The success with the Shoulder Spot spurred me, rashly, to take off most of the pastel from the top of the rump.  I'm not sure whether I used sandpaper or alcohol.  The shape of the muscles could partly hide it from the world, but this is one step I regretted later.
It was here I thought 'I could have me an Appaloosa.'
Although she would have been supercute, my devotion to Akhal Tekes was strong enough to hold me steady.  I alcohol-painted the same layers I'd tried with the Shoulder Spot.
Layer  7, rear elevation
But it didn't really work.
Layer 8, rear quarter
My ability to match colors was nowhere near what the situation required.  I would spend the rest of NMPM trying to fix this.  I only succeeded due to another mistake - !! 

I should mention the dapples.  I did indeed try the 'removal' method, with a cut eraser, and they were mildly successful.  If you look closely at her upper barrel, you can see them, in miniature.
Layer 7, nearside
In stamping a Q-tip on her rump, trying to darken it with pastel powder, I uncovered a better way for me to do dapples.  This method worked beautifully on her withers.  I am proud of those, even though such a dark patch re-emphasizes the curve of her posture (as if it weren't enough already!).  In the end I was swept away by other temptations and dapples ceased to attract my attention...

I also read Mink's tutorial on Shading the Face, used last time, and tried it with Ambolena.  I had kind of left this too late, but some of the highlighting worked.
Layer 8, near, before hooves
Hooves and chestnuts came next, the last steps before transfiguration.  I mixed up Earth 155, 165, 181 and some gray (which has no wrapper or number).  It was too green so I added my earlier dark mix of black, dark brown and gold.  This was so successful I did all the dark places again, painting in alcohol.  I used its dissolving aspects to lighten the upper parts of the hooves, near the coronet.  Afterwards a coat of clear nail polish helped (see below).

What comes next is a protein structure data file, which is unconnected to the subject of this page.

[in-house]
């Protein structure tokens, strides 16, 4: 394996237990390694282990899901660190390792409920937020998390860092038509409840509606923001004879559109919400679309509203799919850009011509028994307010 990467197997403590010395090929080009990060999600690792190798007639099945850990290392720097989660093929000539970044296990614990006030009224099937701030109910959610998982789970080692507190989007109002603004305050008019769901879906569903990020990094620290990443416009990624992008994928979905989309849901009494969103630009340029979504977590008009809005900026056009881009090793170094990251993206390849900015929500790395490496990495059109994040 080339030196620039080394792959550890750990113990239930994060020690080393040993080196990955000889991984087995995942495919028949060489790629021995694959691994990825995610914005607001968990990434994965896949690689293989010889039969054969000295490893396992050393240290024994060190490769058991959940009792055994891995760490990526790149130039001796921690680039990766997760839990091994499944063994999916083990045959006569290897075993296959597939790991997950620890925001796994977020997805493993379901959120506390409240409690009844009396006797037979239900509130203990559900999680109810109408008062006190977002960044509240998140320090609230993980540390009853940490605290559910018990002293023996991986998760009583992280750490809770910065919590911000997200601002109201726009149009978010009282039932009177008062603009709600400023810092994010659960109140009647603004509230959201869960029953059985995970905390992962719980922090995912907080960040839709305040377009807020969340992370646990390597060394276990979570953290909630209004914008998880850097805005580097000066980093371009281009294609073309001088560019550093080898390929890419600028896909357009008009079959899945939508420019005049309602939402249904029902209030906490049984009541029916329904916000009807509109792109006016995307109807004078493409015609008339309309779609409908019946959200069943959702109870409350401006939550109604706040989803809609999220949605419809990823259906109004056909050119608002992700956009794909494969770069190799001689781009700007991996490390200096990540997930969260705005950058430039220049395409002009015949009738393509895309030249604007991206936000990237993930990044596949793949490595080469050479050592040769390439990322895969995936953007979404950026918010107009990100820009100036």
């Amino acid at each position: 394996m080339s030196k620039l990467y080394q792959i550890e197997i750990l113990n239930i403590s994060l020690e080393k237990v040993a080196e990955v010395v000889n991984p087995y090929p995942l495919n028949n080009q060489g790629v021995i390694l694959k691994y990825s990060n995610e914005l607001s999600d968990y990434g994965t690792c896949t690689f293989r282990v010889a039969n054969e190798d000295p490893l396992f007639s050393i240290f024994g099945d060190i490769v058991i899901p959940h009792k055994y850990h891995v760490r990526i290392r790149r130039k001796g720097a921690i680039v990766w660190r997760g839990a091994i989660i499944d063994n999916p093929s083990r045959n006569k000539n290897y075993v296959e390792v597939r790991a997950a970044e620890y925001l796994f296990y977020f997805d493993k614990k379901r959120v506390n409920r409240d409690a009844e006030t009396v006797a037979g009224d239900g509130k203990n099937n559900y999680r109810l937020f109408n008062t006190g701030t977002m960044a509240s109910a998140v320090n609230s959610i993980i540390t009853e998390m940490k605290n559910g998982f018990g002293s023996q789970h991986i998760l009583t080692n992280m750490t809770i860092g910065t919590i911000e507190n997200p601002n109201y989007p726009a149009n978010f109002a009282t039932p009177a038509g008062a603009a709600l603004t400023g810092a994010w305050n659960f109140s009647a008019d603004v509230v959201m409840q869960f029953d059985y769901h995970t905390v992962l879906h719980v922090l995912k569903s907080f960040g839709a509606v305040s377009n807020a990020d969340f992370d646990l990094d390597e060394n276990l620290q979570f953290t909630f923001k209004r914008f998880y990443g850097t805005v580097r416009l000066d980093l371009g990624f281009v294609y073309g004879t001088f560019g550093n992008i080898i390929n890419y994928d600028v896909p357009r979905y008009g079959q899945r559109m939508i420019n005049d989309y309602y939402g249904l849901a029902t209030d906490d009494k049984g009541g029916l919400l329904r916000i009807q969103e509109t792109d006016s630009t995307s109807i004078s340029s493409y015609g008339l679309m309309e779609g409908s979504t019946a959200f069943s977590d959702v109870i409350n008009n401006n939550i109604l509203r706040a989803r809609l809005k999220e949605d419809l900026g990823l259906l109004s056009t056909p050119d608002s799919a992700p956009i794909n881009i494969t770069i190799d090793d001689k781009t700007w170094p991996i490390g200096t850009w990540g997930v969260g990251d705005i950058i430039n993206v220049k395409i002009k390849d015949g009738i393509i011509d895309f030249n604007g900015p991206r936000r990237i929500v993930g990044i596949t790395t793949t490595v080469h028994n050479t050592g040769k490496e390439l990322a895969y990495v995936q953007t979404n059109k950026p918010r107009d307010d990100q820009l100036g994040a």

Absurdedly I have only one shot of Layer 9, with its transformative black
Layer 9, midway through the black
By now, late on the 22nd - Friday - I was reckless.  I thought she only had eyes and tail to go, and opened the Edge Cote.  This is a plasticky water-base paint designed to protect and color compressed-smooth leather edges.  I was thoroughly familiar with it and trusted it.  The switch from pastel powders to alcohol-pastels easily morphed to this liquid acrylic.

"The advantage of Edge Cote is it can be wiped off.  It can be thinned with water, like watercolor.  Here is the black I was missing!!  It brings risk of too sharp a contrast w/ the rest of the body's texture,... but oh, the snap of her now!!  It's like she's popped into life..."

The above photo tells the story.  I did her ear edges, tail, eyes, and the challenging knee and hock shadings with my black Edge Cote.  I was on a roll.  It was at this time,
in the depths of Friday night,
that the miracle occurred.
But that's for the next post.

1 comment:

  1. I've never tried alcohol painting. Is this an extension from your experience with tack making?